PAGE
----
• No jargon. Attention to technical terms and acronyms
  • Telling detail
  • Logic
  • The Mouth Edit
  • Formatting
    • Spell out numbers and abbreviations. Put each sentence on its own line and double space

Further reading


Sawartsky's Seven Deadly Sins

The Riddler

  1. Asking a non-question
  2. Asking a double-barreled question
  3. Overloading your question
  4. Putting remarks into your question
  5. Including trigger words in your question
  6. Including hyperbole in your question
  7. Asking a close-ended question

One thing I learned early on as a reporter, that it’s a lot better looking stupid to your sources than looking stupid to your readers. Throughout my career I’ve confronted people who have said something to me in a very offhand way as if I should know exactly what they are talking about. And I’ve said, ‘Wait a minute, what are you talking about?’ I think sometimes their esteem for me fell a little bit as a result of asking the question, but I’d much rather have that than having to write around some point to camouflage the fact that I didn’t know what I was talking about or else get it wrong.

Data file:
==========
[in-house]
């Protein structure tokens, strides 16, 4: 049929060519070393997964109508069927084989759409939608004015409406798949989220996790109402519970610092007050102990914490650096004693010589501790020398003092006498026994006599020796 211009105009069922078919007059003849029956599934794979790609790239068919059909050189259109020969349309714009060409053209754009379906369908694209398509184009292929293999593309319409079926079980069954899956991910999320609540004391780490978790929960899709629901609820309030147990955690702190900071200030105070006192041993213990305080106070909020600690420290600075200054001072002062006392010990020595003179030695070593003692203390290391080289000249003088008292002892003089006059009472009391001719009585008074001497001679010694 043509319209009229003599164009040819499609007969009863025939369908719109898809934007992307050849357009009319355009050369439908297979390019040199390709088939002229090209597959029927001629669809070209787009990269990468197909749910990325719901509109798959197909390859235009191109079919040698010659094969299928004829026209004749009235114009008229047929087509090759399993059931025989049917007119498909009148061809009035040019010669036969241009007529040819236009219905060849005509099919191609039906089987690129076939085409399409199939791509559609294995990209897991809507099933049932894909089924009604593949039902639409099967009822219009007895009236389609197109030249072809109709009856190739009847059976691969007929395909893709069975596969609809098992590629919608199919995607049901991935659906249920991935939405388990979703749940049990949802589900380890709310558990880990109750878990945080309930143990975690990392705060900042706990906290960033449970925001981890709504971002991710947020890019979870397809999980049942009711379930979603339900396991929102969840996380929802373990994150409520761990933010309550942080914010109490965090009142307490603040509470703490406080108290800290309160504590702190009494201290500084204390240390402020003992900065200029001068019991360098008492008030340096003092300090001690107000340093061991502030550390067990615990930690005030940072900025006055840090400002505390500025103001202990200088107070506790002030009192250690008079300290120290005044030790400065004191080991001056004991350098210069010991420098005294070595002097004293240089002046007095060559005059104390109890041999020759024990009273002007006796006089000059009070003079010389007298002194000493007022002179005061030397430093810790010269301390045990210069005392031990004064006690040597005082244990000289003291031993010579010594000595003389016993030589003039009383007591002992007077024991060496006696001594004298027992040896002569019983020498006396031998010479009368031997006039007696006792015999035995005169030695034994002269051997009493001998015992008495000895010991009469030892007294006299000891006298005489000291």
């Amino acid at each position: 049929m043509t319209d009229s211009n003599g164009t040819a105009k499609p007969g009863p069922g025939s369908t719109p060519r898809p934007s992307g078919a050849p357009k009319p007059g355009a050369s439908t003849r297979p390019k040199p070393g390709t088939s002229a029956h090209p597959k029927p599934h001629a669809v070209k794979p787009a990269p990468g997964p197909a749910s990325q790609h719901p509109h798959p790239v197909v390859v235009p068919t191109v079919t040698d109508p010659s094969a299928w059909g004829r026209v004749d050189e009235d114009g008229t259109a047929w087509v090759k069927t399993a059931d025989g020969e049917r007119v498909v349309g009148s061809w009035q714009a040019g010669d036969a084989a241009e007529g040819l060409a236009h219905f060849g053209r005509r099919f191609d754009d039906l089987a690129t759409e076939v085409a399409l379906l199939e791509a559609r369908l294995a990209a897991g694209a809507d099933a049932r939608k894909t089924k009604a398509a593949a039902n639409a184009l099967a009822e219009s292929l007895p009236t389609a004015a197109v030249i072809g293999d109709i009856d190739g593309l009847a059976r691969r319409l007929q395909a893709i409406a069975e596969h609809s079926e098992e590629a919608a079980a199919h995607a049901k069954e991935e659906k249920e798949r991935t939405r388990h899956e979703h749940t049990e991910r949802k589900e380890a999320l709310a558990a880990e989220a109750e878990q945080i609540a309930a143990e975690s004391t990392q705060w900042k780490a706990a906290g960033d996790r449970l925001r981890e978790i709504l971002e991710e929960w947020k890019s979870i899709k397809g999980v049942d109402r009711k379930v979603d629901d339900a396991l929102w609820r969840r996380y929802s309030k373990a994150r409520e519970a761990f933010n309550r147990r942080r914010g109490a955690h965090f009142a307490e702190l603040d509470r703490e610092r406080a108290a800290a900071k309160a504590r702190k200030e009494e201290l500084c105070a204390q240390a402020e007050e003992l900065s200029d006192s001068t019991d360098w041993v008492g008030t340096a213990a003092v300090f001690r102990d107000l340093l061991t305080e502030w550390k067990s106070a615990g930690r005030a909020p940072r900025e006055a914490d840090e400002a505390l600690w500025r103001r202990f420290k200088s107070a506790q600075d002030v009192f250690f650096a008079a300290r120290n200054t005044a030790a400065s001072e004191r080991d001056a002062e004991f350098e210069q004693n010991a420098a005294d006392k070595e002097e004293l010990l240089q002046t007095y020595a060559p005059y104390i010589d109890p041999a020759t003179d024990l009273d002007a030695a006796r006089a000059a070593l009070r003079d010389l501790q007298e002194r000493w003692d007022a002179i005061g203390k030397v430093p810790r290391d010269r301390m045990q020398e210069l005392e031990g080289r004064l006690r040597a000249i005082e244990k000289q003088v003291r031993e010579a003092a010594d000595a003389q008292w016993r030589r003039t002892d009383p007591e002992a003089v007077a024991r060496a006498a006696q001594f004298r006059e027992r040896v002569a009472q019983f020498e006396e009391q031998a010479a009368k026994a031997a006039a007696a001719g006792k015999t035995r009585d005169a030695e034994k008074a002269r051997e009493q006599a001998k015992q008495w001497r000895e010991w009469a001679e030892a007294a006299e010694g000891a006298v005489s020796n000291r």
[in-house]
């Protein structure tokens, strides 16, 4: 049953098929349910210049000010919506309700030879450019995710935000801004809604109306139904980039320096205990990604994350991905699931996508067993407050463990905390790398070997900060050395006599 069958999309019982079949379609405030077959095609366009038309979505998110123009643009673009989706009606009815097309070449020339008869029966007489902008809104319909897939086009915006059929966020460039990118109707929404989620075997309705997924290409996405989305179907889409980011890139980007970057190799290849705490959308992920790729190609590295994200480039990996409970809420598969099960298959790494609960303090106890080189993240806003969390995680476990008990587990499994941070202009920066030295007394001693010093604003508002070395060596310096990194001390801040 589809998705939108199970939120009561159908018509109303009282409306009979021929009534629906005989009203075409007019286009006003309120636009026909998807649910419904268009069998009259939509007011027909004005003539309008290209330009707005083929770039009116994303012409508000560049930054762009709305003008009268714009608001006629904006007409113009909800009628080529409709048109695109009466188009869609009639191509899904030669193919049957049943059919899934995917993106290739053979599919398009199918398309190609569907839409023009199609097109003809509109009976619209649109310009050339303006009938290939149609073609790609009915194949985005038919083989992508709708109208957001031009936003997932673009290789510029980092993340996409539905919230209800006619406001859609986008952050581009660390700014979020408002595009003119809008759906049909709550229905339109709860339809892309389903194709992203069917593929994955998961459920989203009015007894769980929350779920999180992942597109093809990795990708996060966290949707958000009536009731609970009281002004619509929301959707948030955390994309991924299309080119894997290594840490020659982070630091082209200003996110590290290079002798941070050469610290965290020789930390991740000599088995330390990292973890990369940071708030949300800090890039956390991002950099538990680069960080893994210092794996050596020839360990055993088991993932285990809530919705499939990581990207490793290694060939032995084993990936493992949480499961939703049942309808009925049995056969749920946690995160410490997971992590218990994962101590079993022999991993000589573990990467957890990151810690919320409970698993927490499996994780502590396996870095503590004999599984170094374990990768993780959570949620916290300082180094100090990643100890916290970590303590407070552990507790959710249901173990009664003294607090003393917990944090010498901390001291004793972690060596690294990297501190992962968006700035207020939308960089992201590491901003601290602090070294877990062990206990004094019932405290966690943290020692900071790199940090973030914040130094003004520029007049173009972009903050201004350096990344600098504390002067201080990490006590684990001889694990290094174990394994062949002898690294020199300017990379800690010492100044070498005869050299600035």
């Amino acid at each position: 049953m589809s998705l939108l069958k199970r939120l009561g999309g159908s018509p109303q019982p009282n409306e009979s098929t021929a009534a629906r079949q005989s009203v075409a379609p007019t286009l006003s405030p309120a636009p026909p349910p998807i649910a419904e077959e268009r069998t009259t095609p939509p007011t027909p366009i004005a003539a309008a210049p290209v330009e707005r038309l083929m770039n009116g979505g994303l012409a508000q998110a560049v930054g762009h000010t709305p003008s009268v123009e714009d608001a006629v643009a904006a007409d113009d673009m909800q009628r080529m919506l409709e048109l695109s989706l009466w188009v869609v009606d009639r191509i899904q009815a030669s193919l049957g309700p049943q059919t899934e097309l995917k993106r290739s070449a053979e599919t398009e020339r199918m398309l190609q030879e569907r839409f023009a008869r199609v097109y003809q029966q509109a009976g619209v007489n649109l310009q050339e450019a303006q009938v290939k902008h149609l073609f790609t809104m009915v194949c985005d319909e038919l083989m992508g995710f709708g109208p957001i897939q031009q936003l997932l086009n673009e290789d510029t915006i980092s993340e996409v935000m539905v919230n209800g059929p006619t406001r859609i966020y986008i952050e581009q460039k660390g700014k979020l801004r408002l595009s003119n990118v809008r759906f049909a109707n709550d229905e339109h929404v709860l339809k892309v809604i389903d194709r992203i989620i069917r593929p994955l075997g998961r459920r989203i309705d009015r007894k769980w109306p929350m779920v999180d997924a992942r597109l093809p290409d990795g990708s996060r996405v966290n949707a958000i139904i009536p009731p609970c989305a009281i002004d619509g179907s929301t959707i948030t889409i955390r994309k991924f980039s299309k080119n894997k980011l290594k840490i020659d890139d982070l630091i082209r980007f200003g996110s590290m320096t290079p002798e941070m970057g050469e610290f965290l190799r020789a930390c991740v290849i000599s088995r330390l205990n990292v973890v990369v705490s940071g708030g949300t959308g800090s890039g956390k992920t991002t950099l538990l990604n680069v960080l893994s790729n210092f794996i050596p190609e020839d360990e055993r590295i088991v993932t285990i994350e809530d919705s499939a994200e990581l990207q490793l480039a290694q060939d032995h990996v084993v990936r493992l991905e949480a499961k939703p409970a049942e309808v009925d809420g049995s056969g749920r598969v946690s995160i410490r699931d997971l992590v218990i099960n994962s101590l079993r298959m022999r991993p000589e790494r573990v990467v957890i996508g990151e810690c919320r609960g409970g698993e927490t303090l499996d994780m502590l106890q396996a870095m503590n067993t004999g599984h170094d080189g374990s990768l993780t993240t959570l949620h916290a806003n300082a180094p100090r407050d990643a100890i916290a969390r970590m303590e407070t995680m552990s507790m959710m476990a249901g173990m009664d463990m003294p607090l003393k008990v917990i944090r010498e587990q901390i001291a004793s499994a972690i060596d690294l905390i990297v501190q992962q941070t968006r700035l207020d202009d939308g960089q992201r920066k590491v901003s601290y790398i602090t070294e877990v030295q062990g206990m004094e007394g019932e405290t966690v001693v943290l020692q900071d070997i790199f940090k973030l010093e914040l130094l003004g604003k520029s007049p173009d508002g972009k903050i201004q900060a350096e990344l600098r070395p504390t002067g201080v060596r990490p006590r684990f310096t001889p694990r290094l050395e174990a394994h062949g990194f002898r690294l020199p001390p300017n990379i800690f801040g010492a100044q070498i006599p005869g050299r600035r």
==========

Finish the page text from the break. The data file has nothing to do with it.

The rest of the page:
Peter Rinearson, The Seattle Times


  • Be prepared
    • Equipment
    • Questions?
    • Punctuality
  • Plan for your location
  • Be friendly
  • Explain your purpose


  • “Why?”
  • Silent response and eye contact
  • Get the interviewee to show you, it may trigger enriched descriptions and anecdotes.
  • Don’t worry about flubbing your questions. Get the right question
  • On and off the record
  • Expected the unexpected


  • “Is there anything you’d like to add?”
  • Keep the tape running
  • Other people to talk to
  • Ask about follow-ups
  • Thank your interviewee
  • Raw sounds and ambient noise

Journalism ethics

  • Accountability
  • Independence
  • Balance
  • Minimize harm

Further Reading


  • Be conversational
  • Imagine speaking to a friend who laughs at your jokes
  • Speak as though your speaking across a dinner table (unless you're doing ASMR or something)
  • Make sure your script is ready. Rehearse!
  • Posture is important. Sit up straight or stand
  • Take deep breaths and pause between sentences


Copyright basics


  • Oral consent is okay (get it on tape)
  • Written consent is better
  • The law does not address ethical concerns that may arise
  • Respecting people’s wishes

Creative Commons

  • The licenses
  • Allow commercial uses?
  • Allow modifications? Yes, Yes but, No
  • Attribution is always required
  • Licenses are irrevocable
  • Does not account for privacy issues

Creative Commons resources





Podcast Recommendations